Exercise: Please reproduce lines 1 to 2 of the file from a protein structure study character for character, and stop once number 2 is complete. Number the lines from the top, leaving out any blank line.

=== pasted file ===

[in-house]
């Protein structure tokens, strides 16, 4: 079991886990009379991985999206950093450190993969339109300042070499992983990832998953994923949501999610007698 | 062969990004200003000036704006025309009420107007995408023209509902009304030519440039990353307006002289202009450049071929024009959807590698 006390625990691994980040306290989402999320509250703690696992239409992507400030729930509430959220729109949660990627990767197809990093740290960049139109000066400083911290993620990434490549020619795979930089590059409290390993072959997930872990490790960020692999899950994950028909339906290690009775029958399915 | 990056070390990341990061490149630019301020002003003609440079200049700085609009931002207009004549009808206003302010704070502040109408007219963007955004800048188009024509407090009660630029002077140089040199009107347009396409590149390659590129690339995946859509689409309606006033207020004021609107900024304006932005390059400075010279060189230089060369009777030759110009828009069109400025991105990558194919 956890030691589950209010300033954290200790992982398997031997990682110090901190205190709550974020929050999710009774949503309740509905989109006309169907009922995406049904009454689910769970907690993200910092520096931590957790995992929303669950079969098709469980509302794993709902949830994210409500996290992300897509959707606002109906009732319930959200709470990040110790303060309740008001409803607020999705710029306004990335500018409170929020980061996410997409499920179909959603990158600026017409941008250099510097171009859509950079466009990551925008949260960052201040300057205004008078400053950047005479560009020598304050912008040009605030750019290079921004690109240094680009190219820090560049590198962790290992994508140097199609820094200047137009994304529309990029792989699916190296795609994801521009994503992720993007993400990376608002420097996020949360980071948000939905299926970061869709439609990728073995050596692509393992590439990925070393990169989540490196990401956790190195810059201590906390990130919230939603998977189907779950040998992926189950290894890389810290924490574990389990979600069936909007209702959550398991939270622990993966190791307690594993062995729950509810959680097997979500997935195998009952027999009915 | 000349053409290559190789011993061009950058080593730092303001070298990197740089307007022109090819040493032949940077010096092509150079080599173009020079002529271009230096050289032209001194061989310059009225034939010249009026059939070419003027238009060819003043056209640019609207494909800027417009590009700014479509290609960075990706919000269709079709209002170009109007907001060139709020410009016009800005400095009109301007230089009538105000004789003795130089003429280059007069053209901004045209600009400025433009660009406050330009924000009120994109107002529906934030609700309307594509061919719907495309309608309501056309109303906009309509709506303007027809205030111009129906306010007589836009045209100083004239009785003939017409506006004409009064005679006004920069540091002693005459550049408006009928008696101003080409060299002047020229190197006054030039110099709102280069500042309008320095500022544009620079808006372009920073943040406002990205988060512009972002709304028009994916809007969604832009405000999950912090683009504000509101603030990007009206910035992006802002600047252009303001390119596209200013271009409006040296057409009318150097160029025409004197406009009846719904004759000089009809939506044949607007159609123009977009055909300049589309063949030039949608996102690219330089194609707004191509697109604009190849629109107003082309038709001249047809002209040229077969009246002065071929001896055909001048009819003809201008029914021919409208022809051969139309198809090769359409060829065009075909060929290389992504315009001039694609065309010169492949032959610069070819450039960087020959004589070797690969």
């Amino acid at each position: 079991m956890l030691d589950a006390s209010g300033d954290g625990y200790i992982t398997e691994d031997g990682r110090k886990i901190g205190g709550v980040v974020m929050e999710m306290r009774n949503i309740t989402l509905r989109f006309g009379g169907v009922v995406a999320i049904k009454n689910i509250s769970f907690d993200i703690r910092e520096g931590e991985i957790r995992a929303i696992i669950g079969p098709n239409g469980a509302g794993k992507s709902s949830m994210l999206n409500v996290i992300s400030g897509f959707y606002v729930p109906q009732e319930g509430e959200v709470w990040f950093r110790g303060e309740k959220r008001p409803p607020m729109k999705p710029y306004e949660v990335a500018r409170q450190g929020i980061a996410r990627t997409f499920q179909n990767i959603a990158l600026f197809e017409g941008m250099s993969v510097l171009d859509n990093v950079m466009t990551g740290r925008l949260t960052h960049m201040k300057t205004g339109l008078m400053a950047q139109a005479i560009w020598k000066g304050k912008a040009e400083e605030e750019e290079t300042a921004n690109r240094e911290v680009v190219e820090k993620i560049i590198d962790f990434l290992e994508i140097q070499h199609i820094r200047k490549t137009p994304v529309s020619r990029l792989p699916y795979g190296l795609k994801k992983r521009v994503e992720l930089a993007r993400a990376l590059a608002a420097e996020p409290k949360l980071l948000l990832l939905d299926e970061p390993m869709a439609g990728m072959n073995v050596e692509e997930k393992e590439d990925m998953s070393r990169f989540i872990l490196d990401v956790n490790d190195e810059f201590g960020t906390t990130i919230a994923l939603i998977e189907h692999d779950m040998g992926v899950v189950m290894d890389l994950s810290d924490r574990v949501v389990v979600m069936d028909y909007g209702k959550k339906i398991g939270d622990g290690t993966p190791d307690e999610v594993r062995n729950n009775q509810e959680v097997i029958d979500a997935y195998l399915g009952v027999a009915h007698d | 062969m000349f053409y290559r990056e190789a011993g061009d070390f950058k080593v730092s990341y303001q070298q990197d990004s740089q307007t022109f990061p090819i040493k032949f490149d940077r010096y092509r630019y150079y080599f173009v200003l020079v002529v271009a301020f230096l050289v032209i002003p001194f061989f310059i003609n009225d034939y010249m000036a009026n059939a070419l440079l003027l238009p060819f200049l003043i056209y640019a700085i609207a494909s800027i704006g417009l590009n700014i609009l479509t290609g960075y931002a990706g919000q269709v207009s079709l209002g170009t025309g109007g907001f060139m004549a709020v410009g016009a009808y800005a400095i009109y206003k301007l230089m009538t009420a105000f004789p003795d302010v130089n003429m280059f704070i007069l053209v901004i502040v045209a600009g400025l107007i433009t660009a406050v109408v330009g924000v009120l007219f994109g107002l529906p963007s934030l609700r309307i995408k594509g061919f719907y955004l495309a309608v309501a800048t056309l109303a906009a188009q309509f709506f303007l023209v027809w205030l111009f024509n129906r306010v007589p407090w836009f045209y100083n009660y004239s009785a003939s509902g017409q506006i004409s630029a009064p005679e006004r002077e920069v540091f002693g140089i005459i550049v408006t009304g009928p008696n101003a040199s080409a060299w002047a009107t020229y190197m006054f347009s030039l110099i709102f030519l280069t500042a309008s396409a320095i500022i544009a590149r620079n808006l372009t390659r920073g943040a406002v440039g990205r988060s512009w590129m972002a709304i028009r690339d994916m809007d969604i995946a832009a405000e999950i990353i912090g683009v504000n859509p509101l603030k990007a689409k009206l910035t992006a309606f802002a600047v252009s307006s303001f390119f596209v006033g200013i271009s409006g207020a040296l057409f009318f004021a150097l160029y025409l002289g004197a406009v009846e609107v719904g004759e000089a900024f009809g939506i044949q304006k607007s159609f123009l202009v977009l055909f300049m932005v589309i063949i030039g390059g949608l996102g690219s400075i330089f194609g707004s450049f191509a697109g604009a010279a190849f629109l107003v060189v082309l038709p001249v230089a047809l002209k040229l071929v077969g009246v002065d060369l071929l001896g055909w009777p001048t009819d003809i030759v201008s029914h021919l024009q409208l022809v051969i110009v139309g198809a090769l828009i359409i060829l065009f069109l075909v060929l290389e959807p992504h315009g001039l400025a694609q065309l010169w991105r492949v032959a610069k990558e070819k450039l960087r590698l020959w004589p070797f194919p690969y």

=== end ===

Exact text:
[in-house]
């Protein structure tokens, strides 16, 4: 079991886990009379991985999206950093450190993969339109300042070499992983990832998953994923949501999610007698 | 062969990004200003000036704006025309009420107007995408023209509902009304030519440039990353307006002289202009450049071929024009959807590698 006390625990691994980040306290989402999320509250703690696992239409992507400030729930509430959220729109949660990627990767197809990093740290960049139109000066400083911290993620990434490549020619795979930089590059409290390993072959997930872990490790960020692999899950994950028909339906290690009775029958399915 | 990056070390990341990061490149630019301020002003003609440079200049700085609009931002207009004549009808206003302010704070502040109408007219963007955004800048188009024509407090009660630029002077140089040199009107347009396409590149390659590129690339995946859509689409309606006033207020004021609107900024304006932005390059400075010279060189230089060369009777030759110009828009069109400025991105990558194919 956890030691589950209010300033954290200790992982398997031997990682110090901190205190709550974020929050999710009774949503309740509905989109006309169907009922995406049904009454689910769970907690993200910092520096931590957790995992929303669950079969098709469980509302794993709902949830994210409500996290992300897509959707606002109906009732319930959200709470990040110790303060309740008001409803607020999705710029306004990335500018409170929020980061996410997409499920179909959603990158600026017409941008250099510097171009859509950079466009990551925008949260960052201040300057205004008078400053950047005479560009020598304050912008040009605030750019290079921004690109240094680009190219820090560049590198962790290992994508140097199609820094200047137009994304529309990029792989699916190296795609994801521009994503992720993007993400990376608002420097996020949360980071948000939905299926970061869709439609990728073995050596692509393992590439990925070393990169989540490196990401956790190195810059201590906390990130919230939603998977189907779950040998992926189950290894890389810290924490574990389990979600069936909007209702959550398991939270622990993966190791307690594993062995729950509810959680097997979500997935195998009952027999009915 | 000349053409290559190789011993061009950058080593730092303001070298990197740089307007022109090819040493032949940077010096092509150079080599173009020079002529271009230096050289032209001194061989310059009225034939010249009026059939070419003027238009060819003043056209640019609207494909800027417009590009700014479509290609960075990706919000269709079709209002170009109007907001060139709020410009016009800005400095009109301007230089009538105000004789003795130089003429280059007069053209901004045209600009400025433009660009406050330009924000009120994109107002529906934030609700309307594509061919719907495309309608309501056309109303906009309509709506303007027809205030111009129906306010007589836009045209100083004239009785003939017409506006004409009064005679006004920069540091002693005459550049408006009928008696101003080409060299002047020229190197006054030039110099709102280069500042309008320095500022544009620079808006372009920073943040406002990205988060512009972002709304028009994916809007969604832009405000999950912090683009504000509101603030990007009206910035992006802002600047252009303001390119596209200013271009409006040296057409009318150097160029025409004197406009009846719904004759000089009809939506044949607007159609123009977009055909300049589309063949030039949608996102690219330089194609707004191509697109604009190849629109107003082309038709001249047809002209040229077969009246002065071929001896055909001048009819003809201008029914021919409208022809051969139309198809090769359409060829065009075909060929290389992504315009001039694609065309010169492949032959610069070819450039960087020959004589070797690969």